Not only does the carrier have a right to defend but it has a corresponding duty to do so. This duty is rather broad in that the policy provides that the carrier has a duty to defend even though the suit is "groundless, false or fraudulent." That is to say, the duty to defend is greater than the obligation to pay. There is no requirement that there must be a reasonable likelihood of recovery or even a good faith claim. It is possible by reason of the language of this policy that the company may be obligated to defend a groundless, false, or fraudulent claim though it may not ultimately be required to make any payment.
We first address the question of whether we can at this time declare whether the carrier has an obligation to pay. The simple fact of the matter is that until the facts in this case are resolved the court cannot determine Allstate's obligation to pay and cannot therefore grant declaratory judgment on that question. In order to maintain an action for declaratory judgment under the provisions of Neb. Rev. Stat. § 25-21,149 (Reissue 1979), there must be an actual controversy. It cannot be used to decide the legal effect of a state of facts which are future, contingent, or uncertain. There must, at the time that the declaration is sought, be an actual justiciable issue. See Miller v. Stolinski, 149 Neb. 679, 32 N.W.2d 199 (1948). The question now presented to us is whether we can judicially determine whether Allstate is required to make payment on behalf of Novak. However, until it is determined that Novak is legally obligated to pay Stewart, the question of Allstate's obligation is uncertain and contingent. See Firemen's Ins. Co. of Newark, New Jersey v. Burch, 442 S.W.2d 331 (Tex. 1968). Unless it can be said that Stewart is entitled to a summary judgment against Novak on his cause of action, we cannot determine Allstate's obligation to pay on behalf of Novak. Allstate does not have an obligation to pay for all acts committed by the insured even though the act by the insured may produce an injury covered by the policy. It is obligated to pay only if the insured becomes legally obligated to pay. Allstate, under the facts presented to the court, may never be required to pay because Novak may never become legally obligated to pay. The distinction between this case and the cases of State Farm Fire Cas. Co. v. Muth, supra, and Jones v. Norval, supra, are significant. In both Muth and Jones, judgments were already obtained against each insured who was already legally obligated to pay before the declaratory judgment action was brought by the carrier against the insured.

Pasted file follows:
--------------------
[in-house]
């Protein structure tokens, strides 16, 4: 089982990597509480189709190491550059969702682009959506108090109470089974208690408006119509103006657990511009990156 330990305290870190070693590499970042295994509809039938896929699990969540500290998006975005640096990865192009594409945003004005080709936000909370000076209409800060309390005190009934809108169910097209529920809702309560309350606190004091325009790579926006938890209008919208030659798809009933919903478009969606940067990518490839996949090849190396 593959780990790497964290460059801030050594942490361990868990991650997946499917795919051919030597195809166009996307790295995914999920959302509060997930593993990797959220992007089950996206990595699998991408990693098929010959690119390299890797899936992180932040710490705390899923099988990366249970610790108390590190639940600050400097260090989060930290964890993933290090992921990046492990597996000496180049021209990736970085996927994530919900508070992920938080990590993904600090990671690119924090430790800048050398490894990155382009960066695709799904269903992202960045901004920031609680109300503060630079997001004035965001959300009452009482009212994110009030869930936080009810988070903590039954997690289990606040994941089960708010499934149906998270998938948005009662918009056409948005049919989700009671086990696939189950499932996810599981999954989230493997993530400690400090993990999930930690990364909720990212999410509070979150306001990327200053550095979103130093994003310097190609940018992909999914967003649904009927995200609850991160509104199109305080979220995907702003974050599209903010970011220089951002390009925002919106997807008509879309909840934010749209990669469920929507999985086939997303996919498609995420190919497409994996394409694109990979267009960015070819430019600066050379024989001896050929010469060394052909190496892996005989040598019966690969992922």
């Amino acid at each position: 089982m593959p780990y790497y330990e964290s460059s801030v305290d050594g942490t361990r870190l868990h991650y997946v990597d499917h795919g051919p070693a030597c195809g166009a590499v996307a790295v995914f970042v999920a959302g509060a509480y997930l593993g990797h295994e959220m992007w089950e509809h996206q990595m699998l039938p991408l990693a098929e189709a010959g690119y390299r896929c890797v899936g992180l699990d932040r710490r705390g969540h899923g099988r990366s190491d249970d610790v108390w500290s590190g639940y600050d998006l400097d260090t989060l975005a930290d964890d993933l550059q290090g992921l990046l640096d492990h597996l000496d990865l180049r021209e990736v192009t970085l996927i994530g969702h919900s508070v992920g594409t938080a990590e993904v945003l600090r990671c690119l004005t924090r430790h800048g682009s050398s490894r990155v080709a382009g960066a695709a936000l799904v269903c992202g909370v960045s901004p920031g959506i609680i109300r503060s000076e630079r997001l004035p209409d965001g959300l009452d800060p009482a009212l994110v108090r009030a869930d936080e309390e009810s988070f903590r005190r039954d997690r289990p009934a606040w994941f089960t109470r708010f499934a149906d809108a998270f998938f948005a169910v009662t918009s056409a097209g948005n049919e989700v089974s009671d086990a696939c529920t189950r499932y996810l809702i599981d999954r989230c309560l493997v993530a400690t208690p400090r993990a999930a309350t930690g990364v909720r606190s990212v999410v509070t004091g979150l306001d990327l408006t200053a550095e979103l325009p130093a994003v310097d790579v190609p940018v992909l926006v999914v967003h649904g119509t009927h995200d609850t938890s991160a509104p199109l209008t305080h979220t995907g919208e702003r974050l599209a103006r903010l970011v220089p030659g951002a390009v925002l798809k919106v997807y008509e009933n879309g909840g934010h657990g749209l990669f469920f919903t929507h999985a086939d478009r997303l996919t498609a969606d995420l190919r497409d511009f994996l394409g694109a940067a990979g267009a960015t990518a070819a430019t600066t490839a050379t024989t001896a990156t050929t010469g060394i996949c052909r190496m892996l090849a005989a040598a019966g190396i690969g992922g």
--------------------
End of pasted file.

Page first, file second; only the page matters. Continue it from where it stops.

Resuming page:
We are not suggesting by this opinion that there may never be an appropriate instance where the carrier may seek declaratory relief prior to the insured's liability being ascertained. There may, indeed, be situations where the language of the policy is such that the carrier's obligation to pay can be determined even before the insured's liability is determined. See, Gottula v. Standard Reliance Ins. Co., 165 Neb. 1, 84 N.W.2d 179 (1957); Hawkeye Casualty Co. v. Stoker, 154 Neb. 466, 48 N.W.2d 623 (1951). For example, if insured's policy in this case was an automobile policy rather than a homeowner's policy, an injury caused by an assault and battery without the use of an automobile might not be covered. The insurer could then obtain a declaration that it has no liability, even now. But such is not the case.